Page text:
Not sure where you live but I live in Texas, we have to deal with fire ants.
In Webster's Dictionary next to the word Grief there should be a picture of a fire ant!!!
I have horses and feed them sweet feed. A few years back the fire ants found the sweet feed barrel and moved in.....they were going to ruin a fresh 50# bag of feed.
Feed store grade DE did the trick!!! Sprinkled it on the feed, sprinkled it all around the feed barrel, Ta DAAAA, problem solved!! I also sprinkle DE in the nest boxes and have a dust bath of DE for the girls to enjoy.
Do a search for "food grade de" (diatomaceous earth.) It's great for preventative, but I haven't had much luck with killing. The main thing it's good for is drying up chicken poop, which makes it easier to clean up and it because it sucks out the moisture, the poop doesn't smell quite as bad, so I don't get as many flies and ants to start with. I use Orange Guard for pest control in and out and I love it..totally people and animal safe and smells wonderful. Good luck!
Quote:It looks/feels just like flour to the eye and fingers, but under a microscope you can see it's actually made up of tiny sharp edges. As the ants/et al walk through it these sharp edges scratch the exoskeleton of the problem insect and their insides leak out. The bugs die and their friends will vacate the area!!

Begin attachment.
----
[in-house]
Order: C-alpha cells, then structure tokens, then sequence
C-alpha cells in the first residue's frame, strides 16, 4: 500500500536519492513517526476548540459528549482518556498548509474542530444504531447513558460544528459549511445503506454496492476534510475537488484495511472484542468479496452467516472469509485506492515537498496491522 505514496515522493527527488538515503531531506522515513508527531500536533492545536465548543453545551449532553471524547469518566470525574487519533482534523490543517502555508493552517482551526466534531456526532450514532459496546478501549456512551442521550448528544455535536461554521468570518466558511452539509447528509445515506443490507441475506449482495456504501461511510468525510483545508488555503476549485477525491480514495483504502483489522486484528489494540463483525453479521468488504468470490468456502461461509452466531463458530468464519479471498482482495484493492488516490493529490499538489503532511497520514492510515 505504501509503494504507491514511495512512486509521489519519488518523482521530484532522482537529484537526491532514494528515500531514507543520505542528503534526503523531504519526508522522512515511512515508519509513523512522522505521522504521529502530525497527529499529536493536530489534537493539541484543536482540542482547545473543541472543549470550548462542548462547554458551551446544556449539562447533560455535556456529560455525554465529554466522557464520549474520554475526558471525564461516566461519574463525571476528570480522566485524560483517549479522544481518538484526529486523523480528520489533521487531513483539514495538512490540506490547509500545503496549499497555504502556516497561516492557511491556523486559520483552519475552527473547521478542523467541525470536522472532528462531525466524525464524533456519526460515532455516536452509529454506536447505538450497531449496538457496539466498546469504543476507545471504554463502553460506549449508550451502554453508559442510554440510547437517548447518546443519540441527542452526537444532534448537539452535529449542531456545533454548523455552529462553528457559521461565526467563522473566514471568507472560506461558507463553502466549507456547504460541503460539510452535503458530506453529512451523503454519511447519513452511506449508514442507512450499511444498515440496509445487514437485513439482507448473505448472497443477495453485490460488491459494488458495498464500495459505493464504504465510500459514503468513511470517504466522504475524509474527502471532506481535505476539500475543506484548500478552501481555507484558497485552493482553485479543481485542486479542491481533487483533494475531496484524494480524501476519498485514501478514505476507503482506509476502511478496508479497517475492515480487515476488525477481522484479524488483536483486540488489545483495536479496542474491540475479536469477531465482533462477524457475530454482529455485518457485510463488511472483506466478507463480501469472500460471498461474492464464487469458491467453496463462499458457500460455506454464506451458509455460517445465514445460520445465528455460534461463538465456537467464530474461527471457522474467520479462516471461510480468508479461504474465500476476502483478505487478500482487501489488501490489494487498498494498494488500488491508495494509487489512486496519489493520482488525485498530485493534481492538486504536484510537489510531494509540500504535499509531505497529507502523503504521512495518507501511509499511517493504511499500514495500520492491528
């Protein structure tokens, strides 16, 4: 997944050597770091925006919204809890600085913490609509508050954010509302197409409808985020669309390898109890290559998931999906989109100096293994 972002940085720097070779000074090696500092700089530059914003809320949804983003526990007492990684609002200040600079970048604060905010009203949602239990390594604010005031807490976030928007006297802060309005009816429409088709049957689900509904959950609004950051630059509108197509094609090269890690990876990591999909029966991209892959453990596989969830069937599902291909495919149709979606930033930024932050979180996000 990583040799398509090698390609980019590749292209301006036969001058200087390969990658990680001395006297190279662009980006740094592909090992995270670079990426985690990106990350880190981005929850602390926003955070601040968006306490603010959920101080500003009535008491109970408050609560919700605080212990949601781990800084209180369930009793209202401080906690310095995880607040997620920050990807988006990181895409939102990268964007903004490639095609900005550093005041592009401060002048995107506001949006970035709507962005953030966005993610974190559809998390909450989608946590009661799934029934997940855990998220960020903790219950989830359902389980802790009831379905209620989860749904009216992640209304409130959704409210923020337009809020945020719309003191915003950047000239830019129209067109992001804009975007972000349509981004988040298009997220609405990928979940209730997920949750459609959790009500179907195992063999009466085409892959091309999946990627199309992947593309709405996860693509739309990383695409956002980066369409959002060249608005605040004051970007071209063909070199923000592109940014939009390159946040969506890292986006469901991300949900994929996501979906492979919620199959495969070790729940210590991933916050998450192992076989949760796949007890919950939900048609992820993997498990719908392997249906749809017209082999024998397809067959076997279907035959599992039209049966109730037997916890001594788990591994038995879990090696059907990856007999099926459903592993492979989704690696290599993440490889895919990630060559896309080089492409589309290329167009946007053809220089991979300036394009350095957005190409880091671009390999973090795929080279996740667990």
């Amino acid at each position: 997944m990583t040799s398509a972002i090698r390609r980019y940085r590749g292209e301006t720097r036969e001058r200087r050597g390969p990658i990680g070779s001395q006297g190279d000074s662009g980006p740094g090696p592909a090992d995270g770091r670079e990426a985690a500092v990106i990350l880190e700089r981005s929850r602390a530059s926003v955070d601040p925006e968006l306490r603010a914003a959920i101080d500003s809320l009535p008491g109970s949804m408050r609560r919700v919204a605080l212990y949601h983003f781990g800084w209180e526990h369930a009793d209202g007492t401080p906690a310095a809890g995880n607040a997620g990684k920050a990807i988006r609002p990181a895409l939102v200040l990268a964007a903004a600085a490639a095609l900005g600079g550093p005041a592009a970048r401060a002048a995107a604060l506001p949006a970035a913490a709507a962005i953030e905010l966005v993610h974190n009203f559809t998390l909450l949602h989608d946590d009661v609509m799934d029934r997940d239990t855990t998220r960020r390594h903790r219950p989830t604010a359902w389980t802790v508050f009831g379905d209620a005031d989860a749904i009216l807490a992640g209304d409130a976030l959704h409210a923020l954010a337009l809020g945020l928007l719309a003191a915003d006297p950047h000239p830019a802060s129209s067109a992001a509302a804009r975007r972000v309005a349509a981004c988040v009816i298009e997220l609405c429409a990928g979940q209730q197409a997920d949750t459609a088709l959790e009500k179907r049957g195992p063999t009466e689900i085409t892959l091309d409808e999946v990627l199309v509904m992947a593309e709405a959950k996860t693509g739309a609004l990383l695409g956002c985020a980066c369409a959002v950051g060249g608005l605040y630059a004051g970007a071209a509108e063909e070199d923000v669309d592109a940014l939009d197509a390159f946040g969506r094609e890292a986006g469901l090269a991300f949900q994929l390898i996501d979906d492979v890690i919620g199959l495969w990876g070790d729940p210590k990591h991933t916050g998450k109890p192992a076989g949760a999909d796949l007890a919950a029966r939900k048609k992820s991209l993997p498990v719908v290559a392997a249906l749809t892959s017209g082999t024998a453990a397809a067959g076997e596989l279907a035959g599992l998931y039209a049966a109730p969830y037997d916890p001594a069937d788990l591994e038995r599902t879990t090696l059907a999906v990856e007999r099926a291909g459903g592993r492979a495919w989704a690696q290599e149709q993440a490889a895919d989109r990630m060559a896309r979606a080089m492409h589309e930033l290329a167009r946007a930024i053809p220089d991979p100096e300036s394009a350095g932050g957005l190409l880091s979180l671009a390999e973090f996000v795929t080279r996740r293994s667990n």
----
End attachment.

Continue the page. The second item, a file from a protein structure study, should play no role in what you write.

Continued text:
I use it in my garden too, dust my plants and sprinkle it on the ground.
One nice thing.....it does NOT harm earthworms. The pest must have an exoskeleton for DE to work.
DE may keep fire ants out of feed, but it DOES NOT kill them in the mound. They walk right through it and keep going as white powdered ants. I'm sure it makes an excellent sunblock for them, but it does not kill them. Doesn't even make them move their mound. I'm speaking from personal experience of the last 2 months sprinkling DE on various FA mounds here in Florida.
If you are able to kill your fire ants with DE, more power to you. You must have some mutant ants, because these in my yard don't die unless I go nuclear on them.
Be sure and treat any mounds you find too. You might have to use something stronger on the mound to move them away from the coop. Water it in and keep chickens away until dry is supposed to be fairly safe.